A crew of Haitian workers clad in white lab coats, rubber-soled boots, safety goggles, and hair nets pass through a corridor and into a sterile production area that’s lined with hulking stainless steel devices, one of which looks like a giant KitchenAid Mixer. At 8:30 a.m., the machinery starts whirring and roaring. Before long, the distinct aroma of crushed peanuts hangs in the air.
From the outside, the two-story beige and white building looks like a standard warehouse you’d encounter on the outskirts of Des Moines or Bakersfield. But located in Haiti’s Central Plateau, the Nourimanba Production Facility—or Sant Prodiksyon Nourimanba in Haitian Creole—is a state-of-the art operation that’s helping tackle one of the country’s most pressing challenges—malnutrition.
In Haiti, malnutrition is the leading cause of death among children 5 years old and younger, according to UNICEF. The rural Central Plateau, where Partners In Health has worked for more than 25 years, has some of the highest rates of malnutrition in the entire country. And it’s not just children who are affected—pregnant women, teenagers, and HIV-positive patients, among others, all experience the disastrous consequences of poor nutrition.
“Every person has the right to eat food,” says Marie Landy Zamor, the nutrition coordinator at Zanmi Lasante, PIH’s Haitian sister organization. “Unfortunately, Haiti is such a poor country that many people don’t have the means.”
For decades, PIH has tackled malnutrition through a multipronged approach intended to alleviate the clinical, economic, and social factors that drive the condition. A key component of the strategy is Nourimanba, a ready-to-use therapeutic food. It’s similar in taste and texture to peanut butter, but it’s fortified with vitamins that are crucial to physical and cognitive development.
Quality & Quantity
Making Nourimanba isn’t terribly difficult. But scaling up production so that every PIH/ZL patient who needs it gets it—while simultaneously bolstering the local economy and improving agricultural practices—poses a number of challenges. That’s why in 2010 PIH teamed up with Abbott and the Abbott Fund to build the Nourimanba Production Facility. Within a few months of officially opening this year, the facility has already created more than two dozen jobs and churned out more than 6,000 kilograms of the lifesaving treatment.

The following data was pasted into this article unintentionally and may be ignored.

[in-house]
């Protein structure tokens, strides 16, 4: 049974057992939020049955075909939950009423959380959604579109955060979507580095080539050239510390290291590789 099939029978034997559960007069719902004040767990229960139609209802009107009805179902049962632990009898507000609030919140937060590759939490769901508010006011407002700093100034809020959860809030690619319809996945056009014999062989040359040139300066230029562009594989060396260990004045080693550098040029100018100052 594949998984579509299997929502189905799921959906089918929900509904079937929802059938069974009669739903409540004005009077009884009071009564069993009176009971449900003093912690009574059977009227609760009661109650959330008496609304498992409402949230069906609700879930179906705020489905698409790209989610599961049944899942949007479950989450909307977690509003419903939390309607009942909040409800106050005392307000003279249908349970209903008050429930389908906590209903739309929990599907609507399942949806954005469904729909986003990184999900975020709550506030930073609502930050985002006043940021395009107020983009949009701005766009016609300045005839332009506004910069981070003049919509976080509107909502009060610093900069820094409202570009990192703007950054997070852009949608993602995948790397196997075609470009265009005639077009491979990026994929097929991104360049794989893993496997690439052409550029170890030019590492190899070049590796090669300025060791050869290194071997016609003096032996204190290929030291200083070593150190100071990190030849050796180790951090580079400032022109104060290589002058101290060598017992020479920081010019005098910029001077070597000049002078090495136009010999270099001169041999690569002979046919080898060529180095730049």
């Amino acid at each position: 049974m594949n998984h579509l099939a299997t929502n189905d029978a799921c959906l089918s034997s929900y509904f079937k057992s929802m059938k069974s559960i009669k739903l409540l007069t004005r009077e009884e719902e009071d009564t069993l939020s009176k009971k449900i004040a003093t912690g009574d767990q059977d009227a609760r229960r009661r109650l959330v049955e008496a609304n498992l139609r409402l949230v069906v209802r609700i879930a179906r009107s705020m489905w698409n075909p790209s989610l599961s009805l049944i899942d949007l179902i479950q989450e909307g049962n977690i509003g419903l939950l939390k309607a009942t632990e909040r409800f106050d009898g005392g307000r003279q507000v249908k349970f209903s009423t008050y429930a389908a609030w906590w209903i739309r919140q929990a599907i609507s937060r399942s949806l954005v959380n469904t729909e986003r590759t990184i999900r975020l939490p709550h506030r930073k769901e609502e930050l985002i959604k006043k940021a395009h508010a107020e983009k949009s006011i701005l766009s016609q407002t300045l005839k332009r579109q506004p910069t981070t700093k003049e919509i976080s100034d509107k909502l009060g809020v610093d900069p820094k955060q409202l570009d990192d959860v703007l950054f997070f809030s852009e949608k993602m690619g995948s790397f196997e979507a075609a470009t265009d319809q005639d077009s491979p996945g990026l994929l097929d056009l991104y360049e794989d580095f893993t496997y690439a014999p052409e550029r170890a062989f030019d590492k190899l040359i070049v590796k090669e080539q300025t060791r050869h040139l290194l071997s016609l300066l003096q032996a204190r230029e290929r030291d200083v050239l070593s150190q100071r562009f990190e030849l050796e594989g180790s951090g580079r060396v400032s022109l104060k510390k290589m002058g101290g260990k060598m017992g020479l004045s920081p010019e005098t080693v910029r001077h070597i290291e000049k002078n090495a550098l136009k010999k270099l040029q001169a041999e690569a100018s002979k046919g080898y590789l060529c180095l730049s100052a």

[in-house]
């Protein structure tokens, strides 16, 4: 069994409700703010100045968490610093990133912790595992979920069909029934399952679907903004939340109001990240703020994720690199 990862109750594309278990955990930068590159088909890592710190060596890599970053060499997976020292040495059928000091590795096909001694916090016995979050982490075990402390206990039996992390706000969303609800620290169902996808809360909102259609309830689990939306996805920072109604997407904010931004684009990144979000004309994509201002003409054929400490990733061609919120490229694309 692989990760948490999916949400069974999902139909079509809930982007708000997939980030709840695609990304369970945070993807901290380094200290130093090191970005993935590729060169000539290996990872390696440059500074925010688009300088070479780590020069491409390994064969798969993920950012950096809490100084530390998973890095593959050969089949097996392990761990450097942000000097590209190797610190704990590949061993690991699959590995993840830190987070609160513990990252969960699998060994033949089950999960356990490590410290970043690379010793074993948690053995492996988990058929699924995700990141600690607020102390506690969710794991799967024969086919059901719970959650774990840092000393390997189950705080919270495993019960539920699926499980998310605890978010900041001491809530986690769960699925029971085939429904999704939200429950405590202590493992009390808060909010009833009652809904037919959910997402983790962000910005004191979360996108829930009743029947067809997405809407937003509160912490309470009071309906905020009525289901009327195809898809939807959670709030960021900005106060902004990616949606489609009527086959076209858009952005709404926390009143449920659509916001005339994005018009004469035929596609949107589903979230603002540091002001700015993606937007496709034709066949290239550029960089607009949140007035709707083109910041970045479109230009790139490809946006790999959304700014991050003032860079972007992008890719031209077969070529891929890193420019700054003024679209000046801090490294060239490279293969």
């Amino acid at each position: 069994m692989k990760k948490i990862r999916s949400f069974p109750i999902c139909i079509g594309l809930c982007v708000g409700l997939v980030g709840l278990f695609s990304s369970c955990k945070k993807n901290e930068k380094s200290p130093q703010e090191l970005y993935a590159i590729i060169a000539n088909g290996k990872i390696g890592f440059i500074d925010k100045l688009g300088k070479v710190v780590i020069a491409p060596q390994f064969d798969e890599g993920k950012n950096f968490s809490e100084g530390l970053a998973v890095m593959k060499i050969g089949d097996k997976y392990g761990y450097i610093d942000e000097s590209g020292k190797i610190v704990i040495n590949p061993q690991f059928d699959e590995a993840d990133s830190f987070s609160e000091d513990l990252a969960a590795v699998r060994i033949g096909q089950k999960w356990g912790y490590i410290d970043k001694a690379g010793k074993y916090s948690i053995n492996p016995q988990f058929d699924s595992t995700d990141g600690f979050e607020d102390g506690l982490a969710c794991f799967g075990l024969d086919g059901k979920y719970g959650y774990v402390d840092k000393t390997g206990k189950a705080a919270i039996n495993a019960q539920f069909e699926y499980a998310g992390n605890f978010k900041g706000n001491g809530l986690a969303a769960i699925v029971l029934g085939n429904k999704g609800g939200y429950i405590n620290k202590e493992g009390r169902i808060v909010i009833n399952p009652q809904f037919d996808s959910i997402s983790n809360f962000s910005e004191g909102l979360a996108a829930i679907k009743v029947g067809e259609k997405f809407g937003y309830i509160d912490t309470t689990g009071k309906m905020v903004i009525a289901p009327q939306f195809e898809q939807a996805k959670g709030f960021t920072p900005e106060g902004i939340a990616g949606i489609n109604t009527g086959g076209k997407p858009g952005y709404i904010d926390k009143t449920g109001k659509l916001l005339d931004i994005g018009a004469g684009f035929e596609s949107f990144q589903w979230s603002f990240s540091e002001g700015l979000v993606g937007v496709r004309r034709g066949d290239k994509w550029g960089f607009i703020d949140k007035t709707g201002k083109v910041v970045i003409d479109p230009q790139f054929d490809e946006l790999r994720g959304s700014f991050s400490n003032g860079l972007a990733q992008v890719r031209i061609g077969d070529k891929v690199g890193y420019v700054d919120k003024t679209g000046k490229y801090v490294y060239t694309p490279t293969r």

Most importantly, perhaps, it has spawned a reliable market for local peanut farmers to sell their yields, as PIH only sources locally grown peanuts.
“This center will have a major impact on the community—a lot of people are working here, and new industries help develop communities,” says Myrlene Arthus, production supervisor at the facility. “I love what I do because I am working for children that are sick. The product I make is helping save children’s lives.”
Peanuts and peanut-based products are finicky and prone to aflatoxins, a byproduct of mold that can be harmful. To ensure safety, the Nourimanba Production Facility has two on-site labs that are used to run a barrage of quality-control tests.
“The base of everything that we do is ensuring the quality of the product that we provide to our patients,” Oyama Michel Romain, director of operations at the facility, said. “It is a job that brings more value than simply money—it’s to help malnourished children and the country of Haiti.”
While important, the labs tests are only one part of a sophisticated production process that mitigates the risk of contamination and maximizes output.
The production process is a display of awe-inducing automation. Peanuts are first put through a propane-powered dryer then tested for aflatoxin, water content and similar indicators. When the all-clear is given, they move to the aptly named shelling room; remnant shells are collected and later turned into mulch while the nuts drop to a conveyor belt, where staffers carry out visual inspections. From there, the peanuts hit a corkscrew conveyor that directs them toward the roaster, which kills all bacteria. After roasting, the peanuts enter a cooling area that quickly reduces the temperature. Then it’s on to the grinder and mixer, where the “wet” ingredients are added. The final stop is a piston-filler that squeezes 1 kilogram of the now ready-to-use therapeutic paste into a plastic tube.
Each batch that moves through this process yields about 200 kilograms of Nourimanba, and PIH/ZL has the capacity to complete multiple batches a day. Technicians and sanitation staff, all of whom are locally hired and thoroughly trained, break down the machinery daily and meticulously clean it.
Zamor, the nutrition coordinator, is confident the increased output and high-quality treatment will allow PIH/ZL to treat more cases of malnutrition. But she says that massive, deeply ingrained challenges will continue to loom for decades to come.
“Treatment is important, of course. But so is prevention,” she notes. “Economic conditions, social conditions, schools, agriculture—they all need to improve before you can properly solve the problem of malnutrition.”